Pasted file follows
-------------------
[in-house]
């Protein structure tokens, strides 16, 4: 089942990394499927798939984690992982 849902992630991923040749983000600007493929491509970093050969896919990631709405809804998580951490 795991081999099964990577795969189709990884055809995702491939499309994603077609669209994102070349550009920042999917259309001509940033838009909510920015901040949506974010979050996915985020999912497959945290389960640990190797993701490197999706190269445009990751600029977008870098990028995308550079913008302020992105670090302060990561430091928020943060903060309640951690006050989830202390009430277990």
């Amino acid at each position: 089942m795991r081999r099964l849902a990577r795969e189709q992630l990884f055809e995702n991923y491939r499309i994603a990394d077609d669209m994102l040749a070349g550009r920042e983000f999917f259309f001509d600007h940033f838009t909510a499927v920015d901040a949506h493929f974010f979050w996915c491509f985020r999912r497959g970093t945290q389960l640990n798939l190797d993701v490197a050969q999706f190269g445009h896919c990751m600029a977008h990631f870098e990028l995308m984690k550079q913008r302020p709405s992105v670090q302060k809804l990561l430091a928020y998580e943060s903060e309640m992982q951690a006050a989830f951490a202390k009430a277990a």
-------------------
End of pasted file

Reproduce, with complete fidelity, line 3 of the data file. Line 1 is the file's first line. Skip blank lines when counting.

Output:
């Amino acid at each position: 089942m795991r081999r099964l849902a990577r795969e189709q992630l990884f055809e995702n991923y491939r499309i994603a990394d077609d669209m994102l040749a070349g550009r920042e983000f999917f259309f001509d600007h940033f838009t909510a499927v920015d901040a949506h493929f974010f979050w996915c491509f985020r999912r497959g970093t945290q389960l640990n798939l190797d993701v490197a050969q999706f190269g445009h896919c990751m600029a977008h990631f870098e990028l995308m984690k550079q913008r302020p709405s992105v670090q302060k809804l990561l430091a928020y998580e943060s903060e309640m992982q951690a006050a989830f951490a202390k009430a277990a």